What is the moon—that single satellite
Of planet earth, spun like a ball of shot
That nestles in the unseen sling of earth-pull?

She is a fickle, restless sky-bound presence:
Sometimes a gilded orb, or lustrous pearl,
Or bright, blanched bead of desiccated bone,
Or the buttery face of childhood picture books…

Sometimes a pale rindless melon slice,
A silver smile, a slant parenthesis,
A scimitar with gleaming, scything blade,
Cutting a swathe among the clustering stars…

Sometimes a giant, dusky copper disc
That glowers with a wild-fire glow,
Lurid and disturbingly immense,
Hunkered on the distant city skyline…

Sometimes a surreptitious infiltrator
Into the alien brightness of the day,
Appearing as a ghostly fingerprint—
A smudge of sugar-dust—upon the sky…

Rarely—a starkly silhouetted circle,
Seeking to blockade the blinding sun,
Transmuting our familiar golden daystar
Into a perfect, brilliant beaded ring…

These are the many guises of the moon,
Who plies our skies as the lovely lesser light
Primordially installed to rule the night,
And partnering the earth in a steady waltz…

Marking out our multifarious feasts,
Herding the oceans in their endless flux,
And summoning the forces of new life
From turtles, corals, worms and whip-poor-wills…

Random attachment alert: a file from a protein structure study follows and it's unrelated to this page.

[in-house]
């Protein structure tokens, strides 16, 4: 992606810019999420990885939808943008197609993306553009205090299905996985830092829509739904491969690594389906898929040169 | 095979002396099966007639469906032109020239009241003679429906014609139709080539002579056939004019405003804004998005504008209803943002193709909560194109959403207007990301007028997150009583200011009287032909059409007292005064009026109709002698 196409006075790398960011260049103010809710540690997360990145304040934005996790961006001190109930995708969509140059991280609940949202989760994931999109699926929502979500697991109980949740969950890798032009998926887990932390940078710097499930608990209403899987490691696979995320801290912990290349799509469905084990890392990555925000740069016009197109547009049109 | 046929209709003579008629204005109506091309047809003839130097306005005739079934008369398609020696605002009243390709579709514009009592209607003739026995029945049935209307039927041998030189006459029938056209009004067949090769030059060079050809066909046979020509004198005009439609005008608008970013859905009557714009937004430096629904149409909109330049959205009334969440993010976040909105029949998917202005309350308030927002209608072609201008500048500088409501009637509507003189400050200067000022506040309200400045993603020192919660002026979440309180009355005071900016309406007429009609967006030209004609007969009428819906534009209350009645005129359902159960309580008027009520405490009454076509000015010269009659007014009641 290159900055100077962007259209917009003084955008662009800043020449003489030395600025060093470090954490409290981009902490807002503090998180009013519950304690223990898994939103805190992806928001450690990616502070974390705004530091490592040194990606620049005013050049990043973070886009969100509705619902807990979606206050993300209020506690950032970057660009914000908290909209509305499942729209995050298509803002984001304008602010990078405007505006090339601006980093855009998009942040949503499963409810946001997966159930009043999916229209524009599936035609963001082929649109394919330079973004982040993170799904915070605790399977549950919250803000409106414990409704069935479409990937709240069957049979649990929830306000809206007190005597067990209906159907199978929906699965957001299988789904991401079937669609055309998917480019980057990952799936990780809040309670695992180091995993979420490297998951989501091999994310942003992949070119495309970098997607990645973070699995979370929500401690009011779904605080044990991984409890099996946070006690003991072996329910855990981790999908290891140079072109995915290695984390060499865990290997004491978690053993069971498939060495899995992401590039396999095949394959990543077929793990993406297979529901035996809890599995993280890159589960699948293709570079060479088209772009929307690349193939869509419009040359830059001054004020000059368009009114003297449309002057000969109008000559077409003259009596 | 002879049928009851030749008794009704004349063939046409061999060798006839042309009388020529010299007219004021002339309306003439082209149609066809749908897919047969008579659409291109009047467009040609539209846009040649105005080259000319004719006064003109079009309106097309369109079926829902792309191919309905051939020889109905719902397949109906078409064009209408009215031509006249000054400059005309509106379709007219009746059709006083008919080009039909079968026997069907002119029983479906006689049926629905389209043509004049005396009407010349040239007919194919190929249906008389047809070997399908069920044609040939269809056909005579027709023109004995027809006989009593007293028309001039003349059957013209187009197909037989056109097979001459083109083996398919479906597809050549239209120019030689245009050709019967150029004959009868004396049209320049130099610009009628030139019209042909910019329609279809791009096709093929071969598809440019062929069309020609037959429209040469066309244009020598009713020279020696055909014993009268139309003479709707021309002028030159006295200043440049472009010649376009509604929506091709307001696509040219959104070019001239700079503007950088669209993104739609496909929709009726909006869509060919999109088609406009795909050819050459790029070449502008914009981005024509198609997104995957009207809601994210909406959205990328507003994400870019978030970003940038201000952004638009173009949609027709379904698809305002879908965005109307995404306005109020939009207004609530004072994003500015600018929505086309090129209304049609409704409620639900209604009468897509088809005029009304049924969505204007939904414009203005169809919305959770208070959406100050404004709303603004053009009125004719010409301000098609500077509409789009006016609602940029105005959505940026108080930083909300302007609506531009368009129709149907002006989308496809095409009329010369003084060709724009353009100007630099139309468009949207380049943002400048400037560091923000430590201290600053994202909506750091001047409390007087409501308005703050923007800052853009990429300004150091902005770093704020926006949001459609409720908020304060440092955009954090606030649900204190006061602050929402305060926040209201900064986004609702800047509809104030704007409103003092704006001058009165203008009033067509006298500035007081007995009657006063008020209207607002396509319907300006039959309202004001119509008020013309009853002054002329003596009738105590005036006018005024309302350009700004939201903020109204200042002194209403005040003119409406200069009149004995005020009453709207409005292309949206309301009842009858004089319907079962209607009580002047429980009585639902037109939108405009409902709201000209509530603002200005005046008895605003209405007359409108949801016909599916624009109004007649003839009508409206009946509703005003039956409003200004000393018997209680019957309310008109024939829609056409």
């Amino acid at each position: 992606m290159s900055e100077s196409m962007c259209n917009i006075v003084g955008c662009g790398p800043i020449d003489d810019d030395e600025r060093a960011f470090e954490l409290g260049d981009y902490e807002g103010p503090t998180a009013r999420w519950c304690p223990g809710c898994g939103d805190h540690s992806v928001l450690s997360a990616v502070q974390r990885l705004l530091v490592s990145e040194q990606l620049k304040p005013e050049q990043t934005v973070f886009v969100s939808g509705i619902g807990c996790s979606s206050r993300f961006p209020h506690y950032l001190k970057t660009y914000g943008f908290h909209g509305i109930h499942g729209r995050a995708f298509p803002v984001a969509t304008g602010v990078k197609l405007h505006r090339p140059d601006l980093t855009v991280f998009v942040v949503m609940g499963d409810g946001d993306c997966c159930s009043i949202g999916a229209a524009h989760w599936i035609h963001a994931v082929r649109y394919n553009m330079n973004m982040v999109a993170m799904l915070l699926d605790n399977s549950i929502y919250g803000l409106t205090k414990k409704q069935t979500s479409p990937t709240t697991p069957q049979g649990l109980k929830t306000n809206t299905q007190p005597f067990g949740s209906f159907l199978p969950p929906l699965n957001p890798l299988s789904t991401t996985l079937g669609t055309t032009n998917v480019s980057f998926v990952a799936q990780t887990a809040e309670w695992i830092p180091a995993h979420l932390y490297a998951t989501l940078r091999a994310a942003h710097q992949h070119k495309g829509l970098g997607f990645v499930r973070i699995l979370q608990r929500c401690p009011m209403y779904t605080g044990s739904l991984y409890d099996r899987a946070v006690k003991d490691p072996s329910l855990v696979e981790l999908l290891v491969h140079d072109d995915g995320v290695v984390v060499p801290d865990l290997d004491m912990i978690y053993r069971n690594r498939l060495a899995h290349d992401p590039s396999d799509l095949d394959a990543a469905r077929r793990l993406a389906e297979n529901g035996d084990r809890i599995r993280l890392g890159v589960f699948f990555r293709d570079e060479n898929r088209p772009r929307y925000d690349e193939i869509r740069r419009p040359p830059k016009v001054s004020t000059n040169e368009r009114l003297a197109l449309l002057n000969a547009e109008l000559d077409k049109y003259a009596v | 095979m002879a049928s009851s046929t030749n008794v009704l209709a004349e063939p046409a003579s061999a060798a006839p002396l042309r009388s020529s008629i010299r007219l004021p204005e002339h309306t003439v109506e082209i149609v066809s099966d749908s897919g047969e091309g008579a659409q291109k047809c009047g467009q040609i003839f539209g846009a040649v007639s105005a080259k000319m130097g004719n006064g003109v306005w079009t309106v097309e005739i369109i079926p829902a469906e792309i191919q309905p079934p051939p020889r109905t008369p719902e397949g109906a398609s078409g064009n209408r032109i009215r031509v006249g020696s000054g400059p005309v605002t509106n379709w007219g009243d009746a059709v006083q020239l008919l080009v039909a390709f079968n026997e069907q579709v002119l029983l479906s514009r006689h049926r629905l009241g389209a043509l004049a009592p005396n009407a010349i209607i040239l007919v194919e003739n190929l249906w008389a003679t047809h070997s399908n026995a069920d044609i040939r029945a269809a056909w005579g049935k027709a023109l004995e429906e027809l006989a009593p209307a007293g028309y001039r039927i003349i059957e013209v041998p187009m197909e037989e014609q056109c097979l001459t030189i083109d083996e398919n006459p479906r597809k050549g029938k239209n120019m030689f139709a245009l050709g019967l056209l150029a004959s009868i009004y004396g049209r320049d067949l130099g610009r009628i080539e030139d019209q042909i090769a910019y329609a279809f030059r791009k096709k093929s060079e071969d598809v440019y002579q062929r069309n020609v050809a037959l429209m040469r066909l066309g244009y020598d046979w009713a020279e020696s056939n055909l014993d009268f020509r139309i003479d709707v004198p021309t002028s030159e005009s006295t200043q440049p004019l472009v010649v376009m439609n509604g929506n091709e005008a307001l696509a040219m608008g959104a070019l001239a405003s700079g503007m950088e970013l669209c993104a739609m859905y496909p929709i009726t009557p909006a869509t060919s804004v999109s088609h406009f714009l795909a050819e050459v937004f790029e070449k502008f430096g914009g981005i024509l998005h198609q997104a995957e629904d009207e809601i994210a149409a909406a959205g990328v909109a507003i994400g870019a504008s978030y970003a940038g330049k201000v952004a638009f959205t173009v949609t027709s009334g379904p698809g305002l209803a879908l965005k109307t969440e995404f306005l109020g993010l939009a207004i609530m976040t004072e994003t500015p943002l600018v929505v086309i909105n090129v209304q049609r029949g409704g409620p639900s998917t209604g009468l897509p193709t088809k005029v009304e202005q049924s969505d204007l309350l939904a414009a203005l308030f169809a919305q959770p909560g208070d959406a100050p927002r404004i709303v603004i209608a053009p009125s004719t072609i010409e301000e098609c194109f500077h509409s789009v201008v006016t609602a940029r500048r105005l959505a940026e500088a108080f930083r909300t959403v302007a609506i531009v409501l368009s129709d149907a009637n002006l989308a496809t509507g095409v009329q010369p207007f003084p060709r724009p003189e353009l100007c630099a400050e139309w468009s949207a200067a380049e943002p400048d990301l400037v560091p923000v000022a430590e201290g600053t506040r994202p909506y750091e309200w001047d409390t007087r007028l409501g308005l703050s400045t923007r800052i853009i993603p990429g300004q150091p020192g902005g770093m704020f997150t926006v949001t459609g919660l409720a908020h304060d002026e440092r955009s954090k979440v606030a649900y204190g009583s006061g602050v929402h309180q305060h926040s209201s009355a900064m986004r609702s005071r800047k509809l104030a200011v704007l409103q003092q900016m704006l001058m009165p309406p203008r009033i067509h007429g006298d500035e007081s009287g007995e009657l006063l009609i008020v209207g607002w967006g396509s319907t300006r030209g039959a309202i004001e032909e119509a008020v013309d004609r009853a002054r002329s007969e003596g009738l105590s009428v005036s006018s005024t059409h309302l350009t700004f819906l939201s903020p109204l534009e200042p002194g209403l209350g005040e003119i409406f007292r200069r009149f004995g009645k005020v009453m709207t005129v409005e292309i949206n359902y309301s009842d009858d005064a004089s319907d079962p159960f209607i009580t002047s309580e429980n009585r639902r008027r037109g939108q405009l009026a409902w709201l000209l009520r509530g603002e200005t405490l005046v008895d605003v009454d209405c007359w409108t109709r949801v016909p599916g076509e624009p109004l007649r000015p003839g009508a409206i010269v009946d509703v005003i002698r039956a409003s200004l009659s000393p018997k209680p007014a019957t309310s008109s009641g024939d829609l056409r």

And so she’s lauded, feared, mythologised
And even idolised, though she remains
A remorseless and remote divinity,
Haloed by a mist of superstitions…

A muse, an alchemist, midnight enchantress,
Bestower of fertility or madness,
Hunter of clouds, a mythic ship of dreams
Afloat upon a sea darker than wine…

But these days, through our starless city nights,
She now drifts unremembered, or ignored,
Or thought of with bare functionality
As just some post-apocalyptic life-raft
For frantic flight into the abyss of space…

And since the duelling of contesting nations
Has overstepped the boundaries of our earth,
Inevitably she has now become
Just one more parcel of conquered terrain…

Since the day when enterprising men
Landed their lunatically frail craft,
Like a gilded insect, on her skin,
And first emerged to mark her virgin dust
With one small step down to the desert ground…

But still, illuminator of the darkness,
The moon graciously gave us one more gift,
One of her greatest gifts to humankind…

As on her arid plain men slowly turned
To look upon the monochrome horizon,
They found their startled, humbled gaze transfixed…

What new planet swam up from the dark side?
What sudden clarity then crystallised?
A sight unseen by humans through all time:
The peerless and profoundly poignant earthrise.


Anne Woodcock is married to Pete and works as an Editor for a publishing company. Anne has also written a poem for every month of the year.

18 July 2019